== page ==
Captioning and COVID-19 – Who’s Not Getting the Message?
With the COVID-19 pandemic forcing so many people to stay indoors, there is a huge surge in online and streaming media activity. Countless people are working from home or tuning in to get the latest health and government updates. However, not everyone is getting the vital news and information they need. The deaf, hard-of-hearing, elderly, and those dealing with language barriers are currently at even more of a disadvantage than usual.
The dangers associated with COVID-19 compel equal access to information, some of it needed on an emergency basis. That many platforms lack closed captioning, an especially vital bridge to large segments of the public, creates a significant communication gap. According to the National Institutes of Health, nearly 15 percent of Americans (37.5 million people) are deaf or hard-of-hearing and need access to critical content during this time.
In the current long-term crisis, we're all relying on myriad channels for remote work, online medical appointments, critical news and updates, religious service broadcasts, or just stress-relieving entertainment. Data released in early April by business technology review site Trustradius showed that interest in telemedicine increased 616 percent since the pandemic began; interest in web conferencing is up 445 percent; and interest is video platforms increased 327 percent.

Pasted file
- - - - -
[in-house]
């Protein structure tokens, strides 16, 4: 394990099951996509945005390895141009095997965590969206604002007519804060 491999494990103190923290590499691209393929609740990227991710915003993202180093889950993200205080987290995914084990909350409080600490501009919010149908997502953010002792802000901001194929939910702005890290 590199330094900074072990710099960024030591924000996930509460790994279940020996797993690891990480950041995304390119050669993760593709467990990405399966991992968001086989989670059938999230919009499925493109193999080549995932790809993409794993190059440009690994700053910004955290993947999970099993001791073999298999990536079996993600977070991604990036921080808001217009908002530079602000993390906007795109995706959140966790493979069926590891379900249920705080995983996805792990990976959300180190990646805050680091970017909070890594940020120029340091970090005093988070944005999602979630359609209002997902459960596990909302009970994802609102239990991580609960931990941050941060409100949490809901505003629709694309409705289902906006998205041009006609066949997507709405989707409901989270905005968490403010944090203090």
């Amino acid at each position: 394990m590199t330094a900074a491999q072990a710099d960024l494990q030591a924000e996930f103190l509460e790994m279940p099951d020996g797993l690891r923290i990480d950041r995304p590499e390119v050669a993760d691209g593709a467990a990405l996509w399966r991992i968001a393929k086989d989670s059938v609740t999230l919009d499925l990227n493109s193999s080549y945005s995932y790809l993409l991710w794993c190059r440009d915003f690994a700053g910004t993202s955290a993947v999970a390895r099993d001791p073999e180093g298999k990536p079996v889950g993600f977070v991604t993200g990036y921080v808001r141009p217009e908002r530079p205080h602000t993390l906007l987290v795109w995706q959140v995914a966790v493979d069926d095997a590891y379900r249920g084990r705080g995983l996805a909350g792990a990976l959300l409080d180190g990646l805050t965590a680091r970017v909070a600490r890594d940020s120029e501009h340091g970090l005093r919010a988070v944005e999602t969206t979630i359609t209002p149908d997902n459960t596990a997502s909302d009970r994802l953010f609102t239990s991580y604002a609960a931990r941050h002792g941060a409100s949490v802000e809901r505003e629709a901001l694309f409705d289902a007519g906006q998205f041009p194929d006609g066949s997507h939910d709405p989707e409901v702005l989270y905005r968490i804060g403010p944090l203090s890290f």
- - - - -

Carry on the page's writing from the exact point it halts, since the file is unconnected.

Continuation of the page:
These channels should be prepared to support their entire audiences, including deaf and hard-of-hearing individuals. Yet the rapid expansion of content, especially due to smaller video conferences and one-on-one meetings, cannot all be served by human captioning services. There simply aren't enough human captioners to offset the amount of communication that is taking place.
Speech Recognition Technology Offers Solutions
That situation isn't going to change any time soon. Training for human captioners ranges from three months for re-speakers (professionals who repeat spoken content into voice recognition software) up to two years for stenographers. It is simply not possible to ramp-up an adequate supply of trained workers to respond to the current volume of need. Consequently, there is an urgent requirement for an alternative that can scale quickly.
Automatic speech recognition (ASR) offers a viable and immediate opportunity. Given the ongoing closing of the divide between human and ASR caption quality, ASR is now the only workable option to offset the shortage we're experiencing.
ASR uses advanced computing technology and machine learning models to process the human voice into computer text. While it's still an evolving science, continued advances in artificial intelligence algorithms and computer processing technologies now make it possible for ASR to be significantly more powerful and accurate. Because it works by being trained on a specific vocabulary and continually learning based on new inputs, the more an ASR system is n the field working, the more its capabilities improve.